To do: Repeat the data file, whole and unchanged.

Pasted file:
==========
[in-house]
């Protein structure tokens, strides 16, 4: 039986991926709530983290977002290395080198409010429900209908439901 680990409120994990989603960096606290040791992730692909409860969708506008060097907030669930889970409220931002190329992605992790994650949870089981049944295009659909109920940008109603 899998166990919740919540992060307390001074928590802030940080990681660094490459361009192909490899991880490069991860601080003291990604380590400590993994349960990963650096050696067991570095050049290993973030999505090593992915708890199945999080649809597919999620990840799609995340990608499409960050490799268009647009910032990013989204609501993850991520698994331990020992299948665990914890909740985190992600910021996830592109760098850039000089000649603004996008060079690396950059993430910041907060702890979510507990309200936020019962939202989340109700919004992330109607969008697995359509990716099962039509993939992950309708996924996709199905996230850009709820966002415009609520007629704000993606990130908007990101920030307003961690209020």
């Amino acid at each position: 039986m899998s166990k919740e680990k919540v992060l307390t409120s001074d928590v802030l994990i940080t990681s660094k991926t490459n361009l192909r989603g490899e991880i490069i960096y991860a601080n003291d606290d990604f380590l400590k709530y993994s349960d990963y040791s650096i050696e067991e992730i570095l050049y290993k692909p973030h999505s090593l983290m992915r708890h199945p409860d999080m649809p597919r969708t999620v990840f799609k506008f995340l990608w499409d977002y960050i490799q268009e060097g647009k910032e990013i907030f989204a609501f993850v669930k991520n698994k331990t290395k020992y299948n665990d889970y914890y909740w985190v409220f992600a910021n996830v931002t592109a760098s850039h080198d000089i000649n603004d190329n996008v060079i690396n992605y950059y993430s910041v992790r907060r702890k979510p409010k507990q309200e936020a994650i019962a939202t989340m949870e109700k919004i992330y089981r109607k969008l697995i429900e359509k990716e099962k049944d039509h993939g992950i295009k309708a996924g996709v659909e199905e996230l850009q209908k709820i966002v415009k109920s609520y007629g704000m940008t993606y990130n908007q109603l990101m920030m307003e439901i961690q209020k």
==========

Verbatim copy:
[in-house]
């Protein structure tokens, strides 16, 4: 039986991926709530983290977002290395080198409010429900209908439901 680990409120994990989603960096606290040791992730692909409860969708506008060097907030669930889970409220931002190329992605992790994650949870089981049944295009659909109920940008109603 899998166990919740919540992060307390001074928590802030940080990681660094490459361009192909490899991880490069991860601080003291990604380590400590993994349960990963650096050696067991570095050049290993973030999505090593992915708890199945999080649809597919999620990840799609995340990608499409960050490799268009647009910032990013989204609501993850991520698994331990020992299948665990914890909740985190992600910021996830592109760098850039000089000649603004996008060079690396950059993430910041907060702890979510507990309200936020019962939202989340109700919004992330109607969008697995359509990716099962039509993939992950309708996924996709199905996230850009709820966002415009609520007629704000993606990130908007990101920030307003961690209020």
């Amino acid at each position: 039986m899998s166990k919740e680990k919540v992060l307390t409120s001074d928590v802030l994990i940080t990681s660094k991926t490459n361009l192909r989603g490899e991880i490069i960096y991860a601080n003291d606290d990604f380590l400590k709530y993994s349960d990963y040791s650096i050696e067991e992730i570095l050049y290993k692909p973030h999505s090593l983290m992915r708890h199945p409860d999080m649809p597919r969708t999620v990840f799609k506008f995340l990608w499409d977002y960050i490799q268009e060097g647009k910032e990013i907030f989204a609501f993850v669930k991520n698994k331990t290395k020992y299948n665990d889970y914890y909740w985190v409220f992600a910021n996830v931002t592109a760098s850039h080198d000089i000649n603004d190329n996008v060079i690396n992605y950059y993430s910041v992790r907060r702890k979510p409010k507990q309200e936020a994650i019962a939202t989340m949870e109700k919004i992330y089981r109607k969008l697995i429900e359509k990716e099962k049944d039509h993939g992950i295009k309708a996924g996709v659909e199905e996230l850009q209908k709820i966002v415009k109920s609520y007629g704000m940008t993606y990130n908007q109603l990101m920030m307003e439901i961690q209020k």